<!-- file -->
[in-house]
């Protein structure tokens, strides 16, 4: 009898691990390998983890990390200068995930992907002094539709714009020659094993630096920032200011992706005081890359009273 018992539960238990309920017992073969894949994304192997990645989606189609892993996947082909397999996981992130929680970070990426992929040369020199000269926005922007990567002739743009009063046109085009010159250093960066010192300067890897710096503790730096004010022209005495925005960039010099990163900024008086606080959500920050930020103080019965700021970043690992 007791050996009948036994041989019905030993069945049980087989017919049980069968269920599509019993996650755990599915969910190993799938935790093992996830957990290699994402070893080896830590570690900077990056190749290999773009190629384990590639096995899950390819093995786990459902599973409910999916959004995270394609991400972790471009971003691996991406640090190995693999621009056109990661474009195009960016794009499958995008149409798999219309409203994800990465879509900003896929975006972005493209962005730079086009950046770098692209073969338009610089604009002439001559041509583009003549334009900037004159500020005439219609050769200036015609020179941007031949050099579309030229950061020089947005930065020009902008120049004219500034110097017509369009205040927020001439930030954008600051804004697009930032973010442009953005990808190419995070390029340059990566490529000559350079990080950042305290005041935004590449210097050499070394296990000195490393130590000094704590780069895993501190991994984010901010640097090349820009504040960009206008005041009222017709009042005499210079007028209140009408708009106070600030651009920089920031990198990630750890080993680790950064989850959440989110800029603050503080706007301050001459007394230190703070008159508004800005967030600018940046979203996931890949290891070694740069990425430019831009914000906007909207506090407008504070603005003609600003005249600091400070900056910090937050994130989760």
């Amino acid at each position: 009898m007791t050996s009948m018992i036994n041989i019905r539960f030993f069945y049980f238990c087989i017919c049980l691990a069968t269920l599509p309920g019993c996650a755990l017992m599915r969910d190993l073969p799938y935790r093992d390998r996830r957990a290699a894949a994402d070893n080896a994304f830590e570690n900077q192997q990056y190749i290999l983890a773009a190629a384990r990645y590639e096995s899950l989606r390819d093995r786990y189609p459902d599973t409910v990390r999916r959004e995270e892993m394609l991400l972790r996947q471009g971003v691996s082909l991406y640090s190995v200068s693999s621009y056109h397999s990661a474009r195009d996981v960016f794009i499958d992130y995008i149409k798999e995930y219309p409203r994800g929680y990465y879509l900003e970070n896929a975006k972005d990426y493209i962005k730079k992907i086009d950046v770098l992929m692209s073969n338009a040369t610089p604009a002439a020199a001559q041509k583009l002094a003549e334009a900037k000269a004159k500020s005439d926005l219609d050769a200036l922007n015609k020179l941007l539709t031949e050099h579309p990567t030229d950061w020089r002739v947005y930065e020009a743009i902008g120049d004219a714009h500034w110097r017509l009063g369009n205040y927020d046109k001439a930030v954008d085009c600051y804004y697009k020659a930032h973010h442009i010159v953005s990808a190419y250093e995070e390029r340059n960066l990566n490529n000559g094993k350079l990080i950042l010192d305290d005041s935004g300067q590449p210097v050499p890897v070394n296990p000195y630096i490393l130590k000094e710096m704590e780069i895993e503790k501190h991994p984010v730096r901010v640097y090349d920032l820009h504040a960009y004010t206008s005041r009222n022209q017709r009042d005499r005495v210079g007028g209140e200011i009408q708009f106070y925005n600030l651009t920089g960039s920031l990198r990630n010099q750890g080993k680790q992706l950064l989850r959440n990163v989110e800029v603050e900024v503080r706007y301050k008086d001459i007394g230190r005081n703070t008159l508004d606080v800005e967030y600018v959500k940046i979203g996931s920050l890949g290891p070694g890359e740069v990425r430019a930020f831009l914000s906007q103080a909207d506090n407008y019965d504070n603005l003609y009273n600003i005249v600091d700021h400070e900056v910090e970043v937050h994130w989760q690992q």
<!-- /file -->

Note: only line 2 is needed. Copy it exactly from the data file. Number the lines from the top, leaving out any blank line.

């Protein structure tokens, strides 16, 4: 009898691990390998983890990390200068995930992907002094539709714009020659094993630096920032200011992706005081890359009273 018992539960238990309920017992073969894949994304192997990645989606189609892993996947082909397999996981992130929680970070990426992929040369020199000269926005922007990567002739743009009063046109085009010159250093960066010192300067890897710096503790730096004010022209005495925005960039010099990163900024008086606080959500920050930020103080019965700021970043690992 007791050996009948036994041989019905030993069945049980087989017919049980069968269920599509019993996650755990599915969910190993799938935790093992996830957990290699994402070893080896830590570690900077990056190749290999773009190629384990590639096995899950390819093995786990459902599973409910999916959004995270394609991400972790471009971003691996991406640090190995693999621009056109990661474009195009960016794009499958995008149409798999219309409203994800990465879509900003896929975006972005493209962005730079086009950046770098692209073969338009610089604009002439001559041509583009003549334009900037004159500020005439219609050769200036015609020179941007031949050099579309030229950061020089947005930065020009902008120049004219500034110097017509369009205040927020001439930030954008600051804004697009930032973010442009953005990808190419995070390029340059990566490529000559350079990080950042305290005041935004590449210097050499070394296990000195490393130590000094704590780069895993501190991994984010901010640097090349820009504040960009206008005041009222017709009042005499210079007028209140009408708009106070600030651009920089920031990198990630750890080993680790950064989850959440989110800029603050503080706007301050001459007394230190703070008159508004800005967030600018940046979203996931890949290891070694740069990425430019831009914000906007909207506090407008504070603005003609600003005249600091400070900056910090937050994130989760």